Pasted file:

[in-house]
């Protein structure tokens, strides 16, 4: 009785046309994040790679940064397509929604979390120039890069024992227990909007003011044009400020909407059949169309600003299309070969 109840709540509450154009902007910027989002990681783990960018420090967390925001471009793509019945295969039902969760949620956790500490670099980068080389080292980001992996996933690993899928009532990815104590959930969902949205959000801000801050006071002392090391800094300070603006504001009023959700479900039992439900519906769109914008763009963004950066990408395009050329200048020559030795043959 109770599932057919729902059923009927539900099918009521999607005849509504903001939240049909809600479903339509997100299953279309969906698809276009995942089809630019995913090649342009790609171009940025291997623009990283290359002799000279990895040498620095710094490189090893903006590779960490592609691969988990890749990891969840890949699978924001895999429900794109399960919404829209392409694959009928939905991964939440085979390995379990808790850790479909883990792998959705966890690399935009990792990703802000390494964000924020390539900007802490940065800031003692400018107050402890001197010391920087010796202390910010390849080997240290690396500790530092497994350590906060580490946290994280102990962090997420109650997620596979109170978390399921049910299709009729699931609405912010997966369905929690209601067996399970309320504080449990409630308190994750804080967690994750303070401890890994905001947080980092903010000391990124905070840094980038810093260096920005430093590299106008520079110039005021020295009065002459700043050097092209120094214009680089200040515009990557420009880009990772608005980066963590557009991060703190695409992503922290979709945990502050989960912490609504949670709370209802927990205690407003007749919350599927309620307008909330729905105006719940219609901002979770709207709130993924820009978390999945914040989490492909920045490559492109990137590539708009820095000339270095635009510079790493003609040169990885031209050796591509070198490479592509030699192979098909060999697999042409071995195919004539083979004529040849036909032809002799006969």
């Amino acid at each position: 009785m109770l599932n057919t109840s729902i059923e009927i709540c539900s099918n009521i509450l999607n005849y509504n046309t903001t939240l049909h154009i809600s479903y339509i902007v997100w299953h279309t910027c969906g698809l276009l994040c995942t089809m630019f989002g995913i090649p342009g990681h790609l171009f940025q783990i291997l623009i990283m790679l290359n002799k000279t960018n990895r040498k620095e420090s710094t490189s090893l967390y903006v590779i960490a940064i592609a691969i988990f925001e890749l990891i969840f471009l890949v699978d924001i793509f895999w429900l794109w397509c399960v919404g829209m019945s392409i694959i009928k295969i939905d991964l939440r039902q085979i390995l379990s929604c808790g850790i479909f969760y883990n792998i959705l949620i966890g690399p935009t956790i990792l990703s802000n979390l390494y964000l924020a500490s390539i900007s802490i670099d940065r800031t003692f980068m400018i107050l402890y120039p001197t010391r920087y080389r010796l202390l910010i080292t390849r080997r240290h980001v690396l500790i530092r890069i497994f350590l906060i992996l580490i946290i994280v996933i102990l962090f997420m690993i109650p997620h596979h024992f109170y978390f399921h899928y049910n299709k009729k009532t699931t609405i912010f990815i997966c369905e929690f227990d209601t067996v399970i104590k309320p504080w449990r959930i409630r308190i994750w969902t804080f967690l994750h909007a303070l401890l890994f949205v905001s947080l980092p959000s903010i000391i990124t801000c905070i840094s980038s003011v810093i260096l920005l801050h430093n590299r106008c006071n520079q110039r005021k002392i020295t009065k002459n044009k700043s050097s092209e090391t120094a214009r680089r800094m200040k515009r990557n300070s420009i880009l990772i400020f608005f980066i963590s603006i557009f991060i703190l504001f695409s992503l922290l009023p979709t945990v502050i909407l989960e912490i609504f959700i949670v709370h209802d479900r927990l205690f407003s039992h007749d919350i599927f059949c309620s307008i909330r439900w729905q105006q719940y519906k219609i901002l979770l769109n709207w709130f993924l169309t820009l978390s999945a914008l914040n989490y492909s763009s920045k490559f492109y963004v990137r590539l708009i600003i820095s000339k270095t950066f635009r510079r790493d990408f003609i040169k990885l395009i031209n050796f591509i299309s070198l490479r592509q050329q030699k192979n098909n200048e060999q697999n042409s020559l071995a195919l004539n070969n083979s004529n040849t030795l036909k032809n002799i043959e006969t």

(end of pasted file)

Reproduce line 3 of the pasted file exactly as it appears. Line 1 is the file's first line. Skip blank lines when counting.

């Amino acid at each position: 009785m109770l599932n057919t109840s729902i059923e009927i709540c539900s099918n009521i509450l999607n005849y509504n046309t903001t939240l049909h154009i809600s479903y339509i902007v997100w299953h279309t910027c969906g698809l276009l994040c995942t089809m630019f989002g995913i090649p342009g990681h790609l171009f940025q783990i291997l623009i990283m790679l290359n002799k000279t960018n990895r040498k620095e420090s710094t490189s090893l967390y903006v590779i960490a940064i592609a691969i988990f925001e890749l990891i969840f471009l890949v699978d924001i793509f895999w429900l794109w397509c399960v919404g829209m019945s392409i694959i009928k295969i939905d991964l939440r039902q085979i390995l379990s929604c808790g850790i479909f969760y883990n792998i959705l949620i966890g690399p935009t956790i990792l990703s802000n979390l390494y964000l924020a500490s390539i900007s802490i670099d940065r800031t003692f980068m400018i107050l402890y120039p001197t010391r920087y080389r010796l202390l910010i080292t390849r080997r240290h980001v690396l500790i530092r890069i497994f350590l906060i992996l580490i946290i994280v996933i102990l962090f997420m690993i109650p997620h596979h024992f109170y978390f399921h899928y049910n299709k009729k009532t699931t609405i912010f990815i997966c369905e929690f227990d209601t067996v399970i104590k309320p504080w449990r959930i409630r308190i994750w969902t804080f967690l994750h909007a303070l401890l890994f949205v905001s947080l980092p959000s903010i000391i990124t801000c905070i840094s980038s003011v810093i260096l920005l801050h430093n590299r106008c006071n520079q110039r005021k002392i020295t009065k002459n044009k700043s050097s092209e090391t120094a214009r680089r800094m200040k515009r990557n300070s420009i880009l990772i400020f608005f980066i963590s603006i557009f991060i703190l504001f695409s992503l922290l009023p979709t945990v502050i909407l989960e912490i609504f959700i949670v709370h209802d479900r927990l205690f407003s039992h007749d919350i599927f059949c309620s307008i909330r439900w729905q105006q719940y519906k219609i901002l979770l769109n709207w709130f993924l169309t820009l978390s999945a914008l914040n989490y492909s763009s920045k490559f492109y963004v990137r590539l708009i600003i820095s000339k270095t950066f635009r510079r790493d990408f003609i040169k990885l395009i031209n050796f591509i299309s070198l490479r592509q050329q030699k192979n098909n200048e060999q697999n042409s020559l071995a195919l004539n070969n083979s004529n040849t030795l036909k032809n002799i043959e006969t």